A Date With Colin Powell On The Day He Returns To The UN
I think Colin Powell is a gentleman.
But just a week after I interviewed Colin Powell, he went to the US Congress to testify as is statutory, on the activities of his Department in front of the House of Representatives Foreign Relations Committee.
In the course of his exchange with a member of the committee, a democrat put a question to Powell and in coining that question referred to President George W. Bush’s military record. The Congressman actually said the President went AWOL.
This clearly irked Colin Powell, even though the Congressman had paid tribute to him as a general comparing him to Bush and Cheney, both of whom military service, the congressman apparently disdained, at least so Powell must have felt.
As Powell took turn to respond he told the Congressman that he did not know what he was saying and described the congressman’s remarks about the president’s military record “a political fight”. It was a touchy moment at the hearing and before too long the news cable channels started running the exchange on TV, describing Powell as engaging in a testy exchange at the hearing. Many TV pundits have since then rained criticisms on Powell for that episode at the Congress.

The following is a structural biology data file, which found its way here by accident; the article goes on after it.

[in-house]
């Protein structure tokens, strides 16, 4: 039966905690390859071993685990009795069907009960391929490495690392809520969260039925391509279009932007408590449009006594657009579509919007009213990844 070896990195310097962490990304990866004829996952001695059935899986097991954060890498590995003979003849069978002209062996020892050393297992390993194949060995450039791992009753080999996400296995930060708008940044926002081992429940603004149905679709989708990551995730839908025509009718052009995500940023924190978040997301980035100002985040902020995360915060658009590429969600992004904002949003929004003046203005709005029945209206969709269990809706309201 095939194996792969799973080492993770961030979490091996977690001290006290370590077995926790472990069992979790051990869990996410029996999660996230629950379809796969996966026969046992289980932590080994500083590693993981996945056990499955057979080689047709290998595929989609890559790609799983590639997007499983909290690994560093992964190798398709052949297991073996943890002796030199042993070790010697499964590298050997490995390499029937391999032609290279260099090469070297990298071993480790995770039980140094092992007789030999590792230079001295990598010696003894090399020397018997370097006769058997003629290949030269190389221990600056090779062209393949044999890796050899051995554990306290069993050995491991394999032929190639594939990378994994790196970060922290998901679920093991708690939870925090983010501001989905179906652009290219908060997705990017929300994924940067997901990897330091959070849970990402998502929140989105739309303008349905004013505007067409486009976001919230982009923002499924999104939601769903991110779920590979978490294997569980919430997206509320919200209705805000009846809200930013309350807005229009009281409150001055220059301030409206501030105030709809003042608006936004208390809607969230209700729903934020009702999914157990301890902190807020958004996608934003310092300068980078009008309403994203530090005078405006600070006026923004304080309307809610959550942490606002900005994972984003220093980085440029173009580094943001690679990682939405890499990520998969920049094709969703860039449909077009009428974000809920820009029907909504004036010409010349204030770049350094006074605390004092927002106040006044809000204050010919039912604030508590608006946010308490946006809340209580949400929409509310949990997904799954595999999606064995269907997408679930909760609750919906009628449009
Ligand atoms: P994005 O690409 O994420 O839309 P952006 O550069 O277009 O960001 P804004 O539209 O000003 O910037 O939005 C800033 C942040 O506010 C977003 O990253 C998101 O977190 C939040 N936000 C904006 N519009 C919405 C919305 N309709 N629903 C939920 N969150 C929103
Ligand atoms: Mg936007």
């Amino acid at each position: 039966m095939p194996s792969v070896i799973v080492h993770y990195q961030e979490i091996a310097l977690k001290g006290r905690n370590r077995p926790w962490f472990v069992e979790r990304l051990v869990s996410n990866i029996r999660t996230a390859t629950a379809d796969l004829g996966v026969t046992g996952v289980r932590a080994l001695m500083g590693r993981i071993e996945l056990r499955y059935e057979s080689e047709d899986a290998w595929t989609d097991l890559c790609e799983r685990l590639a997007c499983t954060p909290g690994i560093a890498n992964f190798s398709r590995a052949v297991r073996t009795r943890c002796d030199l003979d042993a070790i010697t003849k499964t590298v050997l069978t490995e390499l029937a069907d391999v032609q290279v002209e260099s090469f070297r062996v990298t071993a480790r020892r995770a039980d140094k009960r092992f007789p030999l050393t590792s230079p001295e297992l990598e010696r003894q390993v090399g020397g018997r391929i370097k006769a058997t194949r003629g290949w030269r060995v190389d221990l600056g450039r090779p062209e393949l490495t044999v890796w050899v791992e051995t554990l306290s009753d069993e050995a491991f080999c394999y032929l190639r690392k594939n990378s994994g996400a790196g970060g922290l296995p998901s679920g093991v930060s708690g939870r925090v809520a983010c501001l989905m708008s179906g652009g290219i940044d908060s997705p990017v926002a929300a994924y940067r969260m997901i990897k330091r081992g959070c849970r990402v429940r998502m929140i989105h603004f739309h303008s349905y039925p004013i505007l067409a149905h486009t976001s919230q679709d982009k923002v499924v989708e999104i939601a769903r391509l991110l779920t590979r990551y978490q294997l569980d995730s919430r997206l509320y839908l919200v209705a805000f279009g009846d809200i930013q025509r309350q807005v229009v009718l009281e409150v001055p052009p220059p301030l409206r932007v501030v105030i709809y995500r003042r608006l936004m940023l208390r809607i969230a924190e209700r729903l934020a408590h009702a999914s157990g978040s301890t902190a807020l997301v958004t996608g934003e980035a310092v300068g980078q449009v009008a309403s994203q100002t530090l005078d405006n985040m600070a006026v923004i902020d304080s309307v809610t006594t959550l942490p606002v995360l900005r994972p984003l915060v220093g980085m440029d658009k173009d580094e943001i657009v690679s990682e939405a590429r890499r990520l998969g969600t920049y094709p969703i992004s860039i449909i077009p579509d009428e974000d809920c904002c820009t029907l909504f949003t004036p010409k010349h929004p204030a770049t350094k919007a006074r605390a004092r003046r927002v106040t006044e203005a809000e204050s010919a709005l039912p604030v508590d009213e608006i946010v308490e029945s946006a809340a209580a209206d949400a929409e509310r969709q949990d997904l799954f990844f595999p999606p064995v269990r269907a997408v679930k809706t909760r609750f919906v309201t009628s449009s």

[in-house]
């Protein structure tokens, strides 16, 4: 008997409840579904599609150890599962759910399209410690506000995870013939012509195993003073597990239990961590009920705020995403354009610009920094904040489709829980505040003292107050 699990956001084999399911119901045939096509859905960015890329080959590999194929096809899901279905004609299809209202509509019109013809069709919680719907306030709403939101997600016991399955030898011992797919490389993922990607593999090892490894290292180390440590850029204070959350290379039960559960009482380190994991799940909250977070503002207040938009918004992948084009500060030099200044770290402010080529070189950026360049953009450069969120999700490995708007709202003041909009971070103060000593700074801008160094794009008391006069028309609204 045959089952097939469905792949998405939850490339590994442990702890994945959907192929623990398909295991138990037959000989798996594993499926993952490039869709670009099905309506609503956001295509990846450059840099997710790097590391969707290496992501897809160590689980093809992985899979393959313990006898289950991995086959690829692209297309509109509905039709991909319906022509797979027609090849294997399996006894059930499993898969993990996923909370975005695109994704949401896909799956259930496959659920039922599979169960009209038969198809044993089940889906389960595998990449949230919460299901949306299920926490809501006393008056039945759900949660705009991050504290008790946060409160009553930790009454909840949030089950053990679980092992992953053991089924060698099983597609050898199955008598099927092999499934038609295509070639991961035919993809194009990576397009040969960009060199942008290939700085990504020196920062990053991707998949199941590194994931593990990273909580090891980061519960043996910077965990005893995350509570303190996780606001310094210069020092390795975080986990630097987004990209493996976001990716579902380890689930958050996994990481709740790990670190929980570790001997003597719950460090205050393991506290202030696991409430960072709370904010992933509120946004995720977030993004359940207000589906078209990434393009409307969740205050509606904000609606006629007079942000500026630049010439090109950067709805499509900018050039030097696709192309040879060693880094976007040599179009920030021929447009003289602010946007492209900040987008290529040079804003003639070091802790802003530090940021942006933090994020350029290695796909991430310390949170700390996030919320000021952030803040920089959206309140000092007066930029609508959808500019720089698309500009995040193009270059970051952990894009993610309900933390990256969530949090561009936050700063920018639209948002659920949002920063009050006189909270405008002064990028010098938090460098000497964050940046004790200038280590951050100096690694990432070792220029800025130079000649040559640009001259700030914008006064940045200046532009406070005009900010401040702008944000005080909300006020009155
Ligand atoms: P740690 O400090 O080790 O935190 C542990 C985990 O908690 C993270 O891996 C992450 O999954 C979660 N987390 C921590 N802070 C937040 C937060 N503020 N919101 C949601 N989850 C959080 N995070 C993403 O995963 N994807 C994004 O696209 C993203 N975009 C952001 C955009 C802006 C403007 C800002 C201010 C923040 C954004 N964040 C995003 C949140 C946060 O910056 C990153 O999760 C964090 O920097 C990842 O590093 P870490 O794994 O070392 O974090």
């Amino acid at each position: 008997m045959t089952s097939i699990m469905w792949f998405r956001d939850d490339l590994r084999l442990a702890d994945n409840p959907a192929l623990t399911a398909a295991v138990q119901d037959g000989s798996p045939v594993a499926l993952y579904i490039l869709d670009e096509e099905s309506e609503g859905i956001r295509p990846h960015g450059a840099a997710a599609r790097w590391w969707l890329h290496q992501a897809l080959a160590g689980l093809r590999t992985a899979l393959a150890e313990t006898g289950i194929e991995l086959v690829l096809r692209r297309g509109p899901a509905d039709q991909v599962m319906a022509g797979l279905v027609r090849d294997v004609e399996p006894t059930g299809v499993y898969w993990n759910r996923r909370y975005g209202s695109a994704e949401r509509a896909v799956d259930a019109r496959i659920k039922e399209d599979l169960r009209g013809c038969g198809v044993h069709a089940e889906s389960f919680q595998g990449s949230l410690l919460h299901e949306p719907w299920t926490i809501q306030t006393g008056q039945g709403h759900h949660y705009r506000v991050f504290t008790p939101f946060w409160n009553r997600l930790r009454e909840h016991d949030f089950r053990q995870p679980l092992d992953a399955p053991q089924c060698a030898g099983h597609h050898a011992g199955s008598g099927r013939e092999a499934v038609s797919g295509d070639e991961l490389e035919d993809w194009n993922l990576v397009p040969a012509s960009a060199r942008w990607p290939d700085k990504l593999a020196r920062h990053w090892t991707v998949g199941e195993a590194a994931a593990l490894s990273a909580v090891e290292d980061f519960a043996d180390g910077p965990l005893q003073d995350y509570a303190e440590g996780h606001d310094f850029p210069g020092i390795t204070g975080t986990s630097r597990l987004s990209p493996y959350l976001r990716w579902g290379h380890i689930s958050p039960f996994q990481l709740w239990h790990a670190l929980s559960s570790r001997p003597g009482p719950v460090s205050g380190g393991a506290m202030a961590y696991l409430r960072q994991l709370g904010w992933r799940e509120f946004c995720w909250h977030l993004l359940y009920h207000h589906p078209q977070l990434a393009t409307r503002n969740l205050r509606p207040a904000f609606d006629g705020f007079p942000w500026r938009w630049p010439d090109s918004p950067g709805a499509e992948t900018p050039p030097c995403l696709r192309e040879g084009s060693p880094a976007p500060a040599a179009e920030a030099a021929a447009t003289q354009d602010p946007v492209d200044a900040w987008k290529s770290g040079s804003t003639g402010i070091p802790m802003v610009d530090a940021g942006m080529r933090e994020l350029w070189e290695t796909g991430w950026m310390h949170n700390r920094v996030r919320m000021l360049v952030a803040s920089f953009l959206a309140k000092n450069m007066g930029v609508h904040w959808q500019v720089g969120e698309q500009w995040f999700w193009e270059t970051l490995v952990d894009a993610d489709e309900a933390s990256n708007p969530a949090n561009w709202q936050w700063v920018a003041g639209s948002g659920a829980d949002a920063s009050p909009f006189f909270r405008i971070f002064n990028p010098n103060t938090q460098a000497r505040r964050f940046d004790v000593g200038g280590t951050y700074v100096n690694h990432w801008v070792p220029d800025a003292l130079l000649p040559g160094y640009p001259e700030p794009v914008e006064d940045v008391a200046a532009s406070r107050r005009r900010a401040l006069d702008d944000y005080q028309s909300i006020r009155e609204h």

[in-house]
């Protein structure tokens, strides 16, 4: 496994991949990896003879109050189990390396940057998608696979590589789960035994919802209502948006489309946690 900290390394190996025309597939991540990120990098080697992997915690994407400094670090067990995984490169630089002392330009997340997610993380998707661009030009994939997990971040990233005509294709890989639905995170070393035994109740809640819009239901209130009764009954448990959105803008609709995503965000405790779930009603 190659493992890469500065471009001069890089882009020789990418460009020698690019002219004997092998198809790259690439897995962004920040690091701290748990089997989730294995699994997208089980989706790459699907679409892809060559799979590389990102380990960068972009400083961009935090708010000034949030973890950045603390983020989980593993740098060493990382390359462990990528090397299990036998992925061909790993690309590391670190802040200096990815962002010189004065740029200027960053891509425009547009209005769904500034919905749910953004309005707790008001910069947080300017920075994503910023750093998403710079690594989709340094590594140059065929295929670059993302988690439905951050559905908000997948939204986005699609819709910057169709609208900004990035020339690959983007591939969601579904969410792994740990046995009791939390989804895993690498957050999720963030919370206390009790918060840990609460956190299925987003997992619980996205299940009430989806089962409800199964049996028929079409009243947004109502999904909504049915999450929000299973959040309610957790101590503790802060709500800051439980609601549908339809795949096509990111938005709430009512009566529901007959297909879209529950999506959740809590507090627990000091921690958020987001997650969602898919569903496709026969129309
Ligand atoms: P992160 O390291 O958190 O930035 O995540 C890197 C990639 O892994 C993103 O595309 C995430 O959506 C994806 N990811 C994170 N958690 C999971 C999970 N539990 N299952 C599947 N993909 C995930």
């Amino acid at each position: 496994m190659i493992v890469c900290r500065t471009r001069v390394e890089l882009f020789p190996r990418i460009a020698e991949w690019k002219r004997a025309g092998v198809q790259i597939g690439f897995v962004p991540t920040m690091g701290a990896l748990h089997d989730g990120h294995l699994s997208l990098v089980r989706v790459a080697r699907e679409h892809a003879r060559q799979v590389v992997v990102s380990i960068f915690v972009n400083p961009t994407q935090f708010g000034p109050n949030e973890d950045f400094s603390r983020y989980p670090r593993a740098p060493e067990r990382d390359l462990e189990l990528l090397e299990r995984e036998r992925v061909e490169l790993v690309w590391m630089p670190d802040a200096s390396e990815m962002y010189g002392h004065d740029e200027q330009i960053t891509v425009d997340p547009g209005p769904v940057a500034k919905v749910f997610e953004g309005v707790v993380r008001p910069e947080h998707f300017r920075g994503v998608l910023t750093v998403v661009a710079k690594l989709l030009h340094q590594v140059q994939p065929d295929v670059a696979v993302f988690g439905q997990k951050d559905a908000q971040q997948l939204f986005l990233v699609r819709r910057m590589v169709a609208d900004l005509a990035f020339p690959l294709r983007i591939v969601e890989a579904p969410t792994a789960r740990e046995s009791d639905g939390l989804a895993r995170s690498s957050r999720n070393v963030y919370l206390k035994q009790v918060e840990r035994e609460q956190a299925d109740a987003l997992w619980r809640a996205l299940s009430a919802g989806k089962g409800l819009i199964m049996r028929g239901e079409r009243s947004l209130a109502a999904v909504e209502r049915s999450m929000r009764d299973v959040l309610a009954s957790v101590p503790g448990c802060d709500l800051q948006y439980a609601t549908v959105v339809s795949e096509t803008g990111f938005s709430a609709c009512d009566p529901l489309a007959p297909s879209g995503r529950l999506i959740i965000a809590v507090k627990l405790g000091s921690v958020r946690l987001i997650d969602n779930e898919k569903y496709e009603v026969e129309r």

Well, I interviewed Powell about a week earlier and I can say at least one of the questions I put to him was on a controversial topic, but the retired US general answered respectfully.
Interviewing American’s top diplomat at the UN headquarters was a bit hectic. I am convinced that had the interview been held at Powell’s base either in Washington DC or New York, it would have been far less frantic if at all.